Yet somehow the conversation always goes to individuals we have known or have read about who have high IQ's but did not do as well as some other people we have known or read about who have some advantage in social skills. I don't know why we can't shake that, but it is largely irrelevant to the overall discussion of IQ and intelligence. Individual lives have too much variance. Opportunity differs, wisdom differs, health differs. Yet these average out over large numbers, and we can measure what qualities are good to have.
There is also a continuing assertion that what IQ measures is not really intelligence, though there might be some association. This is not so, not unless we switch what we mean by "intelligence." The informal category of smart is usually more encompassing and includes some social skills, and wisdom is immediately recognised as a better thing to have and includes judgement, self-control, and perspective. I have no problem with that. Yet if you put all of us in a fourth-grade class for a week and asked at the end who the most intelligent six kids were we would have very similar lists. And...they would be the kids with the best test scores. We would all see who was picking up new math concepts, new vocabulary, and science information more quickly and putting it to some use. We would notice the other attributes - which were charming, or musical, or diligent. I include a caveat to this. It would just kill some people not to "reward" one of those children with other attributes with a higher ranking, because they just liked the more charming or hard-working ones better. But if you held their feet to the flames and insisted they stick to intelligence, there would be agreement.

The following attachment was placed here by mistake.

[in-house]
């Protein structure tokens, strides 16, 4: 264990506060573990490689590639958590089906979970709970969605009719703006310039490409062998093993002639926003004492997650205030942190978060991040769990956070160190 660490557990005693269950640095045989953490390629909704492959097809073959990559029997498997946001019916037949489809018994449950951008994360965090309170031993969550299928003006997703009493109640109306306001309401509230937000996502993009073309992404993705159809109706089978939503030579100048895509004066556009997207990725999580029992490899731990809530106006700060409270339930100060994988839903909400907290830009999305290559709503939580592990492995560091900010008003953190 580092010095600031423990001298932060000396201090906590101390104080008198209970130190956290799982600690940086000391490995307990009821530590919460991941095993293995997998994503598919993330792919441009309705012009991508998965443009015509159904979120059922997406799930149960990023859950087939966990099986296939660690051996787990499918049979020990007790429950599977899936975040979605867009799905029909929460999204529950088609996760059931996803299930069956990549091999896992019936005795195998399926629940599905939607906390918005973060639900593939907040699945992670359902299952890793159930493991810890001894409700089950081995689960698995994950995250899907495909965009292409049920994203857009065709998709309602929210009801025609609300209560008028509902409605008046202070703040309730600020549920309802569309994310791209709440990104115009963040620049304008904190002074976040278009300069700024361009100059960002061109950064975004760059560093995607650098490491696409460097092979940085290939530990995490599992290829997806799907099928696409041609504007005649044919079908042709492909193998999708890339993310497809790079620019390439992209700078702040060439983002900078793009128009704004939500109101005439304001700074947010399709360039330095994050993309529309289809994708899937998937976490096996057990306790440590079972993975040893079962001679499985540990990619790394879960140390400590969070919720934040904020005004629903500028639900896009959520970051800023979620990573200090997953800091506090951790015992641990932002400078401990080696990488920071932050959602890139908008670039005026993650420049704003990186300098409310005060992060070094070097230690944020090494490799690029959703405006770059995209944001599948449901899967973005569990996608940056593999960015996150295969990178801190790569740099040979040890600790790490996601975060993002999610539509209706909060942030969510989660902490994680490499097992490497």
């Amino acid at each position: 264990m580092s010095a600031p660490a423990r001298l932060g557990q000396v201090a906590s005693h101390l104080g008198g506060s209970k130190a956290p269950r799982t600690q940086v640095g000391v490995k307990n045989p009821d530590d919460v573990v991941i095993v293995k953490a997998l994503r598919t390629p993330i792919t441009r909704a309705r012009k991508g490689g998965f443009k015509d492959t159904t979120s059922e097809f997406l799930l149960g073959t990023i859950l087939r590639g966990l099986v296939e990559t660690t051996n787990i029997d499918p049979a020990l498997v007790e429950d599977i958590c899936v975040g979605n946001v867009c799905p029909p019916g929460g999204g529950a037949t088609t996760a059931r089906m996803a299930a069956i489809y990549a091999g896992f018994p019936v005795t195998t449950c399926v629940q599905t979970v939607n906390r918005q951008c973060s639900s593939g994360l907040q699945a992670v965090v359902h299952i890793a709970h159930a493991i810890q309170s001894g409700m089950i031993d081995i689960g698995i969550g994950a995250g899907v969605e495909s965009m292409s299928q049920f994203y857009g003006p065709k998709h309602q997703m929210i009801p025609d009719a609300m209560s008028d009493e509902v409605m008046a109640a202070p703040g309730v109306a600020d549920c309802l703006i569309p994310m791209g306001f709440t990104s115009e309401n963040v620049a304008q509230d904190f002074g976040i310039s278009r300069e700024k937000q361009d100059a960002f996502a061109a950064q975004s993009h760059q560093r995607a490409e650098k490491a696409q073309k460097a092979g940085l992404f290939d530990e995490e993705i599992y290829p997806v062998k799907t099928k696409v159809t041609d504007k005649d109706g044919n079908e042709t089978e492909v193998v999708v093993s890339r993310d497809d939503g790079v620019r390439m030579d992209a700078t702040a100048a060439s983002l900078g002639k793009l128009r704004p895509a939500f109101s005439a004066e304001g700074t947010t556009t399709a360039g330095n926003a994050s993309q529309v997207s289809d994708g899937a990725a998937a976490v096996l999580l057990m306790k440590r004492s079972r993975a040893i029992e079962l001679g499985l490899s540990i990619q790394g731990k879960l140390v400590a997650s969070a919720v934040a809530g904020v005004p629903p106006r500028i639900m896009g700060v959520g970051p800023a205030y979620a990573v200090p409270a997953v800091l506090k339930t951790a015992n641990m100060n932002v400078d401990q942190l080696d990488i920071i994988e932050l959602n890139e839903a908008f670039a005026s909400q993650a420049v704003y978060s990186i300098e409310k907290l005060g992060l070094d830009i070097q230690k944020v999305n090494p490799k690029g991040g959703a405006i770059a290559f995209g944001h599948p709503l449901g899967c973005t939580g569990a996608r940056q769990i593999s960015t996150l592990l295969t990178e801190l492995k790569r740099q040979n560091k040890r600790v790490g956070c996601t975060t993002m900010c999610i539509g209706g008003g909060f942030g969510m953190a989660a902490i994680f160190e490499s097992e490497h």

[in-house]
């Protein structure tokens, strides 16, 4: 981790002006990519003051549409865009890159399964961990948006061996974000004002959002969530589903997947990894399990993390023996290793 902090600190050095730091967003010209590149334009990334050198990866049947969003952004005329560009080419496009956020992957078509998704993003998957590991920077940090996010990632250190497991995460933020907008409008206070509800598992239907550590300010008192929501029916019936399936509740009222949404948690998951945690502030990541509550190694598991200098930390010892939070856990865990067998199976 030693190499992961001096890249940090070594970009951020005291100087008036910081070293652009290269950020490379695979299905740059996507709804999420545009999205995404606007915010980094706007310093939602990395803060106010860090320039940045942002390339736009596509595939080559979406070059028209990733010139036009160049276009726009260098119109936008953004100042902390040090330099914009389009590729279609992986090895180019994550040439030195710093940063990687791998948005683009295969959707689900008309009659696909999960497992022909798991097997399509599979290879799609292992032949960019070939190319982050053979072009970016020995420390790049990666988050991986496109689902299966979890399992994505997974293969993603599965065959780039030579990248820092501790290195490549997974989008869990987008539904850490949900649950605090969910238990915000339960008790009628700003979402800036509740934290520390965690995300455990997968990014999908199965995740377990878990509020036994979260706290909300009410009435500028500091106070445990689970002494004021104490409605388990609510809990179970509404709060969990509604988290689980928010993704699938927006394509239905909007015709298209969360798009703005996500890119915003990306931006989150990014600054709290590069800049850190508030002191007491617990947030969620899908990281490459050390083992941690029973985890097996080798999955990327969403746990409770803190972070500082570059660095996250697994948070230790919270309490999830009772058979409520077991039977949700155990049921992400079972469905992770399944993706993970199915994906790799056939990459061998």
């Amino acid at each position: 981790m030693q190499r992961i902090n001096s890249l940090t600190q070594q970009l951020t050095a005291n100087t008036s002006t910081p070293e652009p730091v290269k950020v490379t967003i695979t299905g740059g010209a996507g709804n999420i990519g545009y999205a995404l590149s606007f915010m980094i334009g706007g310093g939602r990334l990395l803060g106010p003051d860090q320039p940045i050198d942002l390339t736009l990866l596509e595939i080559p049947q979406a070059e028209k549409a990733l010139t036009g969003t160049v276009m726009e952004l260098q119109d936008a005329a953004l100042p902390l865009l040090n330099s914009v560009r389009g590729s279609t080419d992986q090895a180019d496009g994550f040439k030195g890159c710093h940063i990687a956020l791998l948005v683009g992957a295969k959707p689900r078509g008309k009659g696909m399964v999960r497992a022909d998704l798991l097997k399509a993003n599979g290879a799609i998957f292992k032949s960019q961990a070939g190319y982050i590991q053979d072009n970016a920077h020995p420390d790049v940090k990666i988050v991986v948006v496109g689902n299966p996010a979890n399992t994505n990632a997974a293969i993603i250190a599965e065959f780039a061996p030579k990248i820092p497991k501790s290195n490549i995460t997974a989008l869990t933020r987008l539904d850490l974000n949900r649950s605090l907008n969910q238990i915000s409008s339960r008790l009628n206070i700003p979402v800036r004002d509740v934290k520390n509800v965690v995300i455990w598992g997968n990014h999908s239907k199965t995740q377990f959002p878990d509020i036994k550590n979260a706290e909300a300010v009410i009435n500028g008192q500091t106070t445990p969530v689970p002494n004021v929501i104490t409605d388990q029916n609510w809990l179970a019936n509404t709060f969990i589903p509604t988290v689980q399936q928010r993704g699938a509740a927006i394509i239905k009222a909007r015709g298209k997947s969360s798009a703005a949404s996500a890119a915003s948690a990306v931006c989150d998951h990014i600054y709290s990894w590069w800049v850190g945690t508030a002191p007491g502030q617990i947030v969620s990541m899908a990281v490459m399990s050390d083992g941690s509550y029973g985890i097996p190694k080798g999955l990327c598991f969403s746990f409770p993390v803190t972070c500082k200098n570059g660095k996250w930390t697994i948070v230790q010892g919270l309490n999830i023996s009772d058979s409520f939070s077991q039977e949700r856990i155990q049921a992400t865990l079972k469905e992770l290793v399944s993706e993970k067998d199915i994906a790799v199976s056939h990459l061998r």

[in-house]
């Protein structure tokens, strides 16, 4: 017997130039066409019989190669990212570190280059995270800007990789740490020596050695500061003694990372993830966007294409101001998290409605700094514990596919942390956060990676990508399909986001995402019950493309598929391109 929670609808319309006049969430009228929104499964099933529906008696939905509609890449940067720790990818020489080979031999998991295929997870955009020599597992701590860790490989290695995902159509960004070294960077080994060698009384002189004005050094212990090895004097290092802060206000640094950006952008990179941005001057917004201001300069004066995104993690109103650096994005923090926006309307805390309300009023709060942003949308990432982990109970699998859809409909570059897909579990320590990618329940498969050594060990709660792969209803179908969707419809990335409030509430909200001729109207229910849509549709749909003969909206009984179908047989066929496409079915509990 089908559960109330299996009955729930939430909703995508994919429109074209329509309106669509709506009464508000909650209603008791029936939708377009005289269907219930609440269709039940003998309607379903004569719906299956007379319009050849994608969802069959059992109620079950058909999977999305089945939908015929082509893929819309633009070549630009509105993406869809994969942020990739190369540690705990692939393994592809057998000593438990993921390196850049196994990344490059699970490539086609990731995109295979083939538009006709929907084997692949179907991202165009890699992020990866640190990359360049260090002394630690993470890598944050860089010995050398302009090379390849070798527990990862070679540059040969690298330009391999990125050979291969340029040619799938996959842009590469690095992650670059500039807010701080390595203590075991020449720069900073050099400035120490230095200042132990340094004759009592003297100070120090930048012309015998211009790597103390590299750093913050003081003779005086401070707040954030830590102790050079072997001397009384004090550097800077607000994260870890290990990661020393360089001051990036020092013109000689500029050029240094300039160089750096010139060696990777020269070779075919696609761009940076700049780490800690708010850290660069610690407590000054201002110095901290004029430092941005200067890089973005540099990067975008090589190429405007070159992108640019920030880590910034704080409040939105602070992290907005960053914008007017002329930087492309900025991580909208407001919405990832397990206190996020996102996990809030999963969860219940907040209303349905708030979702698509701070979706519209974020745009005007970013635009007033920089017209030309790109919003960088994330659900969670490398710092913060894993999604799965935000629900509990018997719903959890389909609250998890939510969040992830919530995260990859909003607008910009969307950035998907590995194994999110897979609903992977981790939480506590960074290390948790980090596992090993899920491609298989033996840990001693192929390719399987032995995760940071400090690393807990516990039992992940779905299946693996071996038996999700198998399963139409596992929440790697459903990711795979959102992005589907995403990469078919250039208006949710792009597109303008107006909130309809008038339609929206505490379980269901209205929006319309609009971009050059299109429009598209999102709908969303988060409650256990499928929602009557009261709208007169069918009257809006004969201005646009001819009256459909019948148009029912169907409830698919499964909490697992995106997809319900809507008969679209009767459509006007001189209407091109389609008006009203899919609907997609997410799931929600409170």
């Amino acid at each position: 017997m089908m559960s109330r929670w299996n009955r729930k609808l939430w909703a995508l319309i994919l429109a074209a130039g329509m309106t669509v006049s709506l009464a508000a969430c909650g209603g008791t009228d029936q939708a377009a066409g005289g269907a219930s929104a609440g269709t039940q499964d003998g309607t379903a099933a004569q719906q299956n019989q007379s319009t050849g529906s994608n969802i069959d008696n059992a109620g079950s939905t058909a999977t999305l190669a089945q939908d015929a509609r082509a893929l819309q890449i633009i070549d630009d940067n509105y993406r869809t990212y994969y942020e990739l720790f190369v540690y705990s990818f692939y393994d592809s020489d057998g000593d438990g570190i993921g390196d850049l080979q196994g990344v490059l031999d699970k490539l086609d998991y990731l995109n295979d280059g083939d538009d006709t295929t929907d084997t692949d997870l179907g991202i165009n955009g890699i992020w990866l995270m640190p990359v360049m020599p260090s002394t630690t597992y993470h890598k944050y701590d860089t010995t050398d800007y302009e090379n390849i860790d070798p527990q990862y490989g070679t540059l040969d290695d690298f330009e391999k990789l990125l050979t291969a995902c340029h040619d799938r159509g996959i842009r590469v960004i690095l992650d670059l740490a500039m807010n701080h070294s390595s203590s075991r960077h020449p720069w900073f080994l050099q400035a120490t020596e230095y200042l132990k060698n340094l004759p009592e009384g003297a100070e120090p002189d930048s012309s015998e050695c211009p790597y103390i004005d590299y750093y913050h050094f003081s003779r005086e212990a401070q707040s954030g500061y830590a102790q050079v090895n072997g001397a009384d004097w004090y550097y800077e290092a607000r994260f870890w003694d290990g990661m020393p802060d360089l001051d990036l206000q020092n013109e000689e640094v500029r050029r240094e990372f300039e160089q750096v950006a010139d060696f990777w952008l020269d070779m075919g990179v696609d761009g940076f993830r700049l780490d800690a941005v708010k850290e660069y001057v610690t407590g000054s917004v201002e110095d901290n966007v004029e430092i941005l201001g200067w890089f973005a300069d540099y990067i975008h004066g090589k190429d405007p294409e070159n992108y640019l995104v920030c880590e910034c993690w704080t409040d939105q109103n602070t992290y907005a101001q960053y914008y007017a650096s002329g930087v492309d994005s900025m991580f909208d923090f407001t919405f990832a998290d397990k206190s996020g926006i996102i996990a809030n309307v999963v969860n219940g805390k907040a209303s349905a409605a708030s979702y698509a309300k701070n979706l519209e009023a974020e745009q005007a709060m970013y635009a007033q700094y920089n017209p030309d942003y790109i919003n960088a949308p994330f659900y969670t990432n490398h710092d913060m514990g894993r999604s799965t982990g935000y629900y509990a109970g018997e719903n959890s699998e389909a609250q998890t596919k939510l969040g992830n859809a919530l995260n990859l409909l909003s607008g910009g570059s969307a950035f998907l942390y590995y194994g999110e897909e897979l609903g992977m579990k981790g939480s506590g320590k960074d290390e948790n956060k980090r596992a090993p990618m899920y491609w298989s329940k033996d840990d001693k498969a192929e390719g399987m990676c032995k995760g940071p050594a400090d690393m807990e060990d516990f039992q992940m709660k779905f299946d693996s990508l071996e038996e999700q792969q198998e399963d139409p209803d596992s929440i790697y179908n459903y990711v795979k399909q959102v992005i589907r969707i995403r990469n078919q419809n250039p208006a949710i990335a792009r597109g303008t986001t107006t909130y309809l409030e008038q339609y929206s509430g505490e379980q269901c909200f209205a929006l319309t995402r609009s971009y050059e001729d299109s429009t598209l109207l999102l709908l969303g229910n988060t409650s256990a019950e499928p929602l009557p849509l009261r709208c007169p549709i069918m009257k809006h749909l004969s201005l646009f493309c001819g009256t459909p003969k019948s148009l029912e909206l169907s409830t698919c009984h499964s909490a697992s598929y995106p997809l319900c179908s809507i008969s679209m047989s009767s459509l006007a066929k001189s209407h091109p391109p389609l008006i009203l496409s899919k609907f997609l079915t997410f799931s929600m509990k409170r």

This would happen again at every level: later in school, training someone to be an EMT or fireman, bringing in new software that has to be used for the job. We would all generally agree who were the most intelligent of the last hundred trainees we had, and that list would correlate with IQ. We might miss a few in either direction because their enthusiasm was so great or so terrible that it disguised ability. And again, it would just kill some people not to rate someone who was a favorite higher than deserved or another who was an arrogant jerk lower, but you can usually find objective measures of some sort.
Finally, there is the continuing matter of EQ. I thought I had been clear and even repetitive that individual people skills, or social skills, or emotional skills were valuable, often more valuable than raw intelligence. Yet somehow there is some impression that I am devaluing these things because I don't think EQ is real. Let me try again. There are many social skills, all of which have some importance and in some instances critical importance. Yet these do not measure well. There might be rating systems based on responses from hundreds of independent evaluations that could somewhat identify wisdom, or charm, or evenhandedness, or tact, or kindness, and each of these might leave a trail of some type of success in any profession that we could try to evaluate, but with each of these, levels of evaluation, whether letter grades or numbers, are going to be uneven and difficult. We would have to say by the objectivve measure of being elected president that both Donald Trump and Barack Obama must have a great deal of charisma. Yet there are those who are repelled by either (or both) of them. So what's the charisma score going to be?*